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After an initial career as a professional sailor Ros went on to take a degree in Fine Art at University for the Creative Arts. Since graduating in 2002, she has been exhibiting in sculpture parks and galleries as well as making site-responsive and site-specific pieces and installations for different locations. She is interested in sustainability particularly of the marine environment and women's role in society and accordingly she makes pieces that advocate for social change.
Statement / Description / Article:
Ros has produced an ongoing series of pieces based on the River Thames between Teddington Lock and the Barrier, a 28-mile stretch of tidal water and is creating new artworks in response to different characteristics of the River and the idea of value. Ros is introducing Thames Drawing 5 in this exhibition as a ‘plastic river’ responding to the now widely discussed fact that plastic litter discarded on land is carried by wind and rain into our drainage networks or rivers that then flow into the sea. Major rivers around the world carry an estimated 1.15-2.41 million tons of plastic into the sea every year.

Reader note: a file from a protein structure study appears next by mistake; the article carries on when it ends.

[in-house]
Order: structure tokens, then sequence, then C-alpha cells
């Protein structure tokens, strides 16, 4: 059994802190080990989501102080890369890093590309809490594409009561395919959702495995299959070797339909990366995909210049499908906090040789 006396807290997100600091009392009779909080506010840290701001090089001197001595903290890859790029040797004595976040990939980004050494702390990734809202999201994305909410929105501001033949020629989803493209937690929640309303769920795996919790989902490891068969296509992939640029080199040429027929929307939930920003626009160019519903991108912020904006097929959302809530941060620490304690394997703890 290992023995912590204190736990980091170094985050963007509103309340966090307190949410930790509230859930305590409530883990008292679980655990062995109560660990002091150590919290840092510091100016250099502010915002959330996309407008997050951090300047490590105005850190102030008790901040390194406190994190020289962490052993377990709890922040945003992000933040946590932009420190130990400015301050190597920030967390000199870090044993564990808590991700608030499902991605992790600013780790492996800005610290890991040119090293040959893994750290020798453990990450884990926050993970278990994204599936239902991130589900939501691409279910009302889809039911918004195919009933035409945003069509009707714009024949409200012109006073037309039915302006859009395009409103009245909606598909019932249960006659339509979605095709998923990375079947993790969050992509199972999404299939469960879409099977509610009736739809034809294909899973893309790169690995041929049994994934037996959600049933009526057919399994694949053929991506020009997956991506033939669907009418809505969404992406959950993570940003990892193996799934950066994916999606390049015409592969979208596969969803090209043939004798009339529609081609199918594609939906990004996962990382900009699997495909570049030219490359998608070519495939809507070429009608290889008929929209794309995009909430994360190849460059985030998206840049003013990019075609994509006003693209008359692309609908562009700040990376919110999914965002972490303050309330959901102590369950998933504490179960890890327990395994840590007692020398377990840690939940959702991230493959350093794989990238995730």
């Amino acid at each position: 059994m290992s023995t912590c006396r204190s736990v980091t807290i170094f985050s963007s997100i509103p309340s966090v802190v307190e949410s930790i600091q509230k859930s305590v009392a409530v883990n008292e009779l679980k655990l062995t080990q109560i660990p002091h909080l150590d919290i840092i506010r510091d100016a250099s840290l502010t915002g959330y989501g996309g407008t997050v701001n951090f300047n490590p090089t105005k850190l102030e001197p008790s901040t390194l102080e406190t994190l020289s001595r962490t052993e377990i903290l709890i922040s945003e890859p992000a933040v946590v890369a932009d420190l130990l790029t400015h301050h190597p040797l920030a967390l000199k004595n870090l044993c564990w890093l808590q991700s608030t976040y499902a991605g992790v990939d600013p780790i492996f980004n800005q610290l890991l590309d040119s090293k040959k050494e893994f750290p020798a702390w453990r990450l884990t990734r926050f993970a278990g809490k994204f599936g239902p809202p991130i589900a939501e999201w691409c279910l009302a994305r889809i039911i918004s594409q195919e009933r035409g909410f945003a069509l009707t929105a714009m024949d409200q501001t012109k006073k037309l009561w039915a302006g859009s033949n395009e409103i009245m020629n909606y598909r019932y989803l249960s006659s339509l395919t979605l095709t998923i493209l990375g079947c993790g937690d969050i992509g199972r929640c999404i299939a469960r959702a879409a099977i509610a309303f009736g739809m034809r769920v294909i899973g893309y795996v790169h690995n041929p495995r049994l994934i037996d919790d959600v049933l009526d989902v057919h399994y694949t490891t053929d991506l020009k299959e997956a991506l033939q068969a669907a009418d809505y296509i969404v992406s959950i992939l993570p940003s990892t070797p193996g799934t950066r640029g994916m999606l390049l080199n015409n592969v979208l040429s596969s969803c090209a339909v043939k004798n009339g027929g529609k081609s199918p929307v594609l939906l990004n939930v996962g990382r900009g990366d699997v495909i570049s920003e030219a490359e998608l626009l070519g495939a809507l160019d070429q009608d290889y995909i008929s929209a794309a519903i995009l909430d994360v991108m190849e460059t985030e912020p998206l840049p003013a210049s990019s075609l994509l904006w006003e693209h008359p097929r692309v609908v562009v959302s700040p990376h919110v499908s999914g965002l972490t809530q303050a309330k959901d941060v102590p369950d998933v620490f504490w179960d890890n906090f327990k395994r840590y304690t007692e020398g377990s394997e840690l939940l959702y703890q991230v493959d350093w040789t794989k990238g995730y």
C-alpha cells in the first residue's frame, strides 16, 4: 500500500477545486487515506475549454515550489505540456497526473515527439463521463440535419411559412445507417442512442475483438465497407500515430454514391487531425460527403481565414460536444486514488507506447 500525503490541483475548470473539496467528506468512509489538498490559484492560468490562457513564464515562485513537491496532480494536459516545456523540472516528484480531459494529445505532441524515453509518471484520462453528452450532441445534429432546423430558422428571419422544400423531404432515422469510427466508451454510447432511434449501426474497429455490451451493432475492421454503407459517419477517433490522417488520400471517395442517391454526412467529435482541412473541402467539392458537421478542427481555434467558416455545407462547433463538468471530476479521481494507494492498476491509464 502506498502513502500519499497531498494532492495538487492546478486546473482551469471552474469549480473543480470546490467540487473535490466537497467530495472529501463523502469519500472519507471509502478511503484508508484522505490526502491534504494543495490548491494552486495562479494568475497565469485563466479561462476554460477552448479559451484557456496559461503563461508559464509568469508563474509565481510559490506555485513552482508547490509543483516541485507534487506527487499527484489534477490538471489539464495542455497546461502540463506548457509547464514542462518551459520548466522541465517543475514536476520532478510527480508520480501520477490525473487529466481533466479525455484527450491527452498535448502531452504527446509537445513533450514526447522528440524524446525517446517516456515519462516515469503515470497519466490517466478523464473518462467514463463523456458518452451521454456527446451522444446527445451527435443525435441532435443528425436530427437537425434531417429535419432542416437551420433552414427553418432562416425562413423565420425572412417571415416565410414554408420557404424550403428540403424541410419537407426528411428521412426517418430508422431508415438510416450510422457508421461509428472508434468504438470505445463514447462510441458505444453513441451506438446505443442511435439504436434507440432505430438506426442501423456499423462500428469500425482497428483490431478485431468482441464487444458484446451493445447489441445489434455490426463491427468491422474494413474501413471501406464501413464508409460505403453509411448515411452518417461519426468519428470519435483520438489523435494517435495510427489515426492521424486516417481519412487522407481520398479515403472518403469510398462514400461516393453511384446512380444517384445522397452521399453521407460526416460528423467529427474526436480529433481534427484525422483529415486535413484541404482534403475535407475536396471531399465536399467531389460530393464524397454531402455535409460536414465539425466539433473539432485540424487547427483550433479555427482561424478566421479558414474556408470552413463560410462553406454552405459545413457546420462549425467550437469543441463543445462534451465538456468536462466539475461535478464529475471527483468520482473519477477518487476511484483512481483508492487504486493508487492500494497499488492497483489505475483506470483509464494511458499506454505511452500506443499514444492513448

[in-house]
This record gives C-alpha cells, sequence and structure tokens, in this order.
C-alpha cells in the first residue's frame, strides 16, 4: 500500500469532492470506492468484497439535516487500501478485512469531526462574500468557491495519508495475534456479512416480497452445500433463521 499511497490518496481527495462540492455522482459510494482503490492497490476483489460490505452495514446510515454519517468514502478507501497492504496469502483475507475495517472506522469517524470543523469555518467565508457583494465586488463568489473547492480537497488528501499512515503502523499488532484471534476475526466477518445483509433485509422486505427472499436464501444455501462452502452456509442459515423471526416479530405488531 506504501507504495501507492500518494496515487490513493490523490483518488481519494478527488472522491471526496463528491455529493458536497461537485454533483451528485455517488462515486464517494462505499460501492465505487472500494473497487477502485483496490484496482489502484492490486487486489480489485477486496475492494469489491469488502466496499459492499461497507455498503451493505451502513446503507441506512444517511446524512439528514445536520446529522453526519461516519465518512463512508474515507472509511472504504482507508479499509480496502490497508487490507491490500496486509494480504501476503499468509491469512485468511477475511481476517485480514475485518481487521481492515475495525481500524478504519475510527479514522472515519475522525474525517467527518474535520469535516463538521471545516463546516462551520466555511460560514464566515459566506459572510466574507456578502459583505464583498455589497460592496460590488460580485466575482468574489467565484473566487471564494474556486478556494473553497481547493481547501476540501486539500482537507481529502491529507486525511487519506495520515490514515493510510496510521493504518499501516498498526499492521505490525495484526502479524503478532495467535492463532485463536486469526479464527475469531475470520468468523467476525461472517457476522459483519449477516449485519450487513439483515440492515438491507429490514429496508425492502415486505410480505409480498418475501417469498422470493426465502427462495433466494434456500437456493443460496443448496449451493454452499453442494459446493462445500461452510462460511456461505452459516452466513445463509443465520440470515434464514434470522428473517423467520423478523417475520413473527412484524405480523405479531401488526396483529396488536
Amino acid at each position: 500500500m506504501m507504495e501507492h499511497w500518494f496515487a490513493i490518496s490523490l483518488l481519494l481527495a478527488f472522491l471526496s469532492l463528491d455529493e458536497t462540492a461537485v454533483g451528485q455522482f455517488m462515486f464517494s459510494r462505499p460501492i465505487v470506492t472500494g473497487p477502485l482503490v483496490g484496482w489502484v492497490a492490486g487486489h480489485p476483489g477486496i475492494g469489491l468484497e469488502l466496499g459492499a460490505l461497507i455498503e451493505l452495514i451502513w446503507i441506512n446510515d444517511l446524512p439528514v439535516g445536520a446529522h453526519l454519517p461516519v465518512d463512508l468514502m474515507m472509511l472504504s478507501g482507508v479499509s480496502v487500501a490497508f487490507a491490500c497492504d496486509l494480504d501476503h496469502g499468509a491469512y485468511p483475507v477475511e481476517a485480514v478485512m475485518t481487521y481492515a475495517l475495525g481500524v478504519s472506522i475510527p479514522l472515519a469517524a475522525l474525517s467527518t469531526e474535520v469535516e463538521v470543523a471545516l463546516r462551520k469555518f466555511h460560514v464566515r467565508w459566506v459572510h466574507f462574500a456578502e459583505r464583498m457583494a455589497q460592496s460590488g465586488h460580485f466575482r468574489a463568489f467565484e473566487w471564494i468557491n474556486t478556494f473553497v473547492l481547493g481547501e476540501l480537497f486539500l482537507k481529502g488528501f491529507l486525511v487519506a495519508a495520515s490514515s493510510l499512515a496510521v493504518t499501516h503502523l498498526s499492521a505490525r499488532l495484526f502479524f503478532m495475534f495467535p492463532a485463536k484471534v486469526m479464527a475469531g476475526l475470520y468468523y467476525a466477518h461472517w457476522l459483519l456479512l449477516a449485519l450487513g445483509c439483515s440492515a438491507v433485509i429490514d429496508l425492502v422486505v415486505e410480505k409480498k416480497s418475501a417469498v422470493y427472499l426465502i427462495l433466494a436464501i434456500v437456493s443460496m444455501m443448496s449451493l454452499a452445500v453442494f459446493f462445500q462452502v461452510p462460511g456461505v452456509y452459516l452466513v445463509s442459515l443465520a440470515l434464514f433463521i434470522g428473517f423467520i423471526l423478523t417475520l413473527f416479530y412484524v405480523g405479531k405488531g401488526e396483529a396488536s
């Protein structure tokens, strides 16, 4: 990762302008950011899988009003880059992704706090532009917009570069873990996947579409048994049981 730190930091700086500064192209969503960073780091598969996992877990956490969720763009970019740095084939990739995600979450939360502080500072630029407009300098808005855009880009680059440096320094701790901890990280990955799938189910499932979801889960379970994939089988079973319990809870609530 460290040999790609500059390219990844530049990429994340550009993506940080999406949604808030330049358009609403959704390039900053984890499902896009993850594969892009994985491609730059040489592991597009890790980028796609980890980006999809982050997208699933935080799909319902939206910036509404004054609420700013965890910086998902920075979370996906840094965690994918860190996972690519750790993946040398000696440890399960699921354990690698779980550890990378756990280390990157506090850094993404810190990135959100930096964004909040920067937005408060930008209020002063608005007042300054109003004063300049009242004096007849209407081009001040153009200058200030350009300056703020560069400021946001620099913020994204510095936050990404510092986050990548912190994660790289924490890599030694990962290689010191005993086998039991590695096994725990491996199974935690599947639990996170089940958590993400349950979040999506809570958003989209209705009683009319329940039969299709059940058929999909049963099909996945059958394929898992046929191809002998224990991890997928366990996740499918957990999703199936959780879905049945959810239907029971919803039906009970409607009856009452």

The allure of precious metals and obsession with how to make gold has fascinated alchemists for thousands of years, but now scientists have finally solved the mystery.
In 2017 an international team of astronomers detected the first gravitational waves from merging neutron stars, and found proof they are the source of the universe\'s heavy elements, including gold and platinum. The finite amount of gold on Earth is estimated to fill 2 Olympic sized swimming pools.
Thames Drawing 2 not only describes the river in a unique way but also serves as a document of the activity on the River over the summer of 2016. It is a work that is composed of names, a poignant form of address all people carry with them and a point of contact with different cultures and languages.
Ros make artwork often using found material and found objects, used as a whole or in parts, selected because of their intrinsic qualities and aesthetics. She adapts and takes on new working methods accordingly employing a variety of processes to develop new pieces.
There is a conceptual starting point for much of her work and she works out her ideas in whatever material or form is appropriate, researching the material and objects recycled and looking into to the processes used to make them and why they were used and by whom. This informs and influences the final artworks.
M: 07980 033871